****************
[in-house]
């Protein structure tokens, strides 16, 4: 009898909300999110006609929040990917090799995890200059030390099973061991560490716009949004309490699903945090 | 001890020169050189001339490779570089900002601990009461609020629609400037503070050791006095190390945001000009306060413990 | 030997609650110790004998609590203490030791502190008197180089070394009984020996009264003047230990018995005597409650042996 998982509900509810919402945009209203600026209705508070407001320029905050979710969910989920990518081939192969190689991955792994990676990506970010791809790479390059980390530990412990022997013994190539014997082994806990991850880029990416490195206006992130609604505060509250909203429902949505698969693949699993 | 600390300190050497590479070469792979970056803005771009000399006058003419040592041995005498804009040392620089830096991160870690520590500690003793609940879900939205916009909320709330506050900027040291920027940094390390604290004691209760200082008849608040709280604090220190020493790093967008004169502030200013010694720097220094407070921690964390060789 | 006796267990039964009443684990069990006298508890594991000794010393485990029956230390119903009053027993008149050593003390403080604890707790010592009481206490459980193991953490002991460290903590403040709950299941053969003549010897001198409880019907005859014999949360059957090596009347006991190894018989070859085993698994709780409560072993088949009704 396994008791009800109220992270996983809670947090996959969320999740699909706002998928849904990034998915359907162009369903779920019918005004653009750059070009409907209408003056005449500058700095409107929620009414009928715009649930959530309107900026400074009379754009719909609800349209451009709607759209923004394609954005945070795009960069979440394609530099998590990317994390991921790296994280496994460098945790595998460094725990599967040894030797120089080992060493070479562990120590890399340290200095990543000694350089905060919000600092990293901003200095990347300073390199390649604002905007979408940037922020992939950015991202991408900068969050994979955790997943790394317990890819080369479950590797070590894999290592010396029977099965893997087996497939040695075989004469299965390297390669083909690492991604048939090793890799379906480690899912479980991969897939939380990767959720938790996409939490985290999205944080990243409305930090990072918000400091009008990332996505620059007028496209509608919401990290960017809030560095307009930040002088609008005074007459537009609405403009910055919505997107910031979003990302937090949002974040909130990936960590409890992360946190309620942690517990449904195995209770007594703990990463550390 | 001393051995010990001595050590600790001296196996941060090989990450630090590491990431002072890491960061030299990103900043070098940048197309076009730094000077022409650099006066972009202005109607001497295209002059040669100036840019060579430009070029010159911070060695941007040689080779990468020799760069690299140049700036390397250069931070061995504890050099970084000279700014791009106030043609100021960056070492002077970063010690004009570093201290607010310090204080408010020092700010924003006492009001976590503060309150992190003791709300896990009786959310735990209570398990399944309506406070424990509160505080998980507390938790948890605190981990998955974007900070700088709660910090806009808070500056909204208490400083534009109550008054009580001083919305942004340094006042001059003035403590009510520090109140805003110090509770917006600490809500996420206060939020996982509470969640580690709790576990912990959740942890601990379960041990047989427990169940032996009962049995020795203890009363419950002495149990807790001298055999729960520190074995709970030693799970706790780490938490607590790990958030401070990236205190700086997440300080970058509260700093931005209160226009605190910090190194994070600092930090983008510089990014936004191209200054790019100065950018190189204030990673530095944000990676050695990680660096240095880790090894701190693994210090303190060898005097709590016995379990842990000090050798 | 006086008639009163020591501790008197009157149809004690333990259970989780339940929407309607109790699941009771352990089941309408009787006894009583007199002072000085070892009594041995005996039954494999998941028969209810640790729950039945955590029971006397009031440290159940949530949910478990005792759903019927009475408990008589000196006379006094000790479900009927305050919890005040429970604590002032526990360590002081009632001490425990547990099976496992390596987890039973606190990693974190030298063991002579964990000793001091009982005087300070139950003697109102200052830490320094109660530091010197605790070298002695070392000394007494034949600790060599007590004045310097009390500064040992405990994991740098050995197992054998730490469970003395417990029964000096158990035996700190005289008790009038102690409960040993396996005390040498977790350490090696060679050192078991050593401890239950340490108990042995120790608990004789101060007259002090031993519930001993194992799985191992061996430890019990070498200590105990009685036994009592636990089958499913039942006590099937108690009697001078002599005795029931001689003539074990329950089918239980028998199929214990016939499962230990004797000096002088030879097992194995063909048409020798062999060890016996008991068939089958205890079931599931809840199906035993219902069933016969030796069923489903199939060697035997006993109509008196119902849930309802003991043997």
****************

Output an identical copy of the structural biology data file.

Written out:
[in-house]
């Protein structure tokens, strides 16, 4: 009898909300999110006609929040990917090799995890200059030390099973061991560490716009949004309490699903945090 | 001890020169050189001339490779570089900002601990009461609020629609400037503070050791006095190390945001000009306060413990 | 030997609650110790004998609590203490030791502190008197180089070394009984020996009264003047230990018995005597409650042996 998982509900509810919402945009209203600026209705508070407001320029905050979710969910989920990518081939192969190689991955792994990676990506970010791809790479390059980390530990412990022997013994190539014997082994806990991850880029990416490195206006992130609604505060509250909203429902949505698969693949699993 | 600390300190050497590479070469792979970056803005771009000399006058003419040592041995005498804009040392620089830096991160870690520590500690003793609940879900939205916009909320709330506050900027040291920027940094390390604290004691209760200082008849608040709280604090220190020493790093967008004169502030200013010694720097220094407070921690964390060789 | 006796267990039964009443684990069990006298508890594991000794010393485990029956230390119903009053027993008149050593003390403080604890707790010592009481206490459980193991953490002991460290903590403040709950299941053969003549010897001198409880019907005859014999949360059957090596009347006991190894018989070859085993698994709780409560072993088949009704 396994008791009800109220992270996983809670947090996959969320999740699909706002998928849904990034998915359907162009369903779920019918005004653009750059070009409907209408003056005449500058700095409107929620009414009928715009649930959530309107900026400074009379754009719909609800349209451009709607759209923004394609954005945070795009960069979440394609530099998590990317994390991921790296994280496994460098945790595998460094725990599967040894030797120089080992060493070479562990120590890399340290200095990543000694350089905060919000600092990293901003200095990347300073390199390649604002905007979408940037922020992939950015991202991408900068969050994979955790997943790394317990890819080369479950590797070590894999290592010396029977099965893997087996497939040695075989004469299965390297390669083909690492991604048939090793890799379906480690899912479980991969897939939380990767959720938790996409939490985290999205944080990243409305930090990072918000400091009008990332996505620059007028496209509608919401990290960017809030560095307009930040002088609008005074007459537009609405403009910055919505997107910031979003990302937090949002974040909130990936960590409890992360946190309620942690517990449904195995209770007594703990990463550390 | 001393051995010990001595050590600790001296196996941060090989990450630090590491990431002072890491960061030299990103900043070098940048197309076009730094000077022409650099006066972009202005109607001497295209002059040669100036840019060579430009070029010159911070060695941007040689080779990468020799760069690299140049700036390397250069931070061995504890050099970084000279700014791009106030043609100021960056070492002077970063010690004009570093201290607010310090204080408010020092700010924003006492009001976590503060309150992190003791709300896990009786959310735990209570398990399944309506406070424990509160505080998980507390938790948890605190981990998955974007900070700088709660910090806009808070500056909204208490400083534009109550008054009580001083919305942004340094006042001059003035403590009510520090109140805003110090509770917006600490809500996420206060939020996982509470969640580690709790576990912990959740942890601990379960041990047989427990169940032996009962049995020795203890009363419950002495149990807790001298055999729960520190074995709970030693799970706790780490938490607590790990958030401070990236205190700086997440300080970058509260700093931005209160226009605190910090190194994070600092930090983008510089990014936004191209200054790019100065950018190189204030990673530095944000990676050695990680660096240095880790090894701190693994210090303190060898005097709590016995379990842990000090050798 | 006086008639009163020591501790008197009157149809004690333990259970989780339940929407309607109790699941009771352990089941309408009787006894009583007199002072000085070892009594041995005996039954494999998941028969209810640790729950039945955590029971006397009031440290159940949530949910478990005792759903019927009475408990008589000196006379006094000790479900009927305050919890005040429970604590002032526990360590002081009632001490425990547990099976496992390596987890039973606190990693974190030298063991002579964990000793001091009982005087300070139950003697109102200052830490320094109660530091010197605790070298002695070392000394007494034949600790060599007590004045310097009390500064040992405990994991740098050995197992054998730490469970003395417990029964000096158990035996700190005289008790009038102690409960040993396996005390040498977790350490090696060679050192078991050593401890239950340490108990042995120790608990004789101060007259002090031993519930001993194992799985191992061996430890019990070498200590105990009685036994009592636990089958499913039942006590099937108690009697001078002599005795029931001689003539074990329950089918239980028998199929214990016939499962230990004797000096002088030879097992194995063909048409020798062999060890016996008991068939089958205890079931599931809840199906035993219902069933016969030796069923489903199939060697035997006993109509008196119902849930309802003991043997």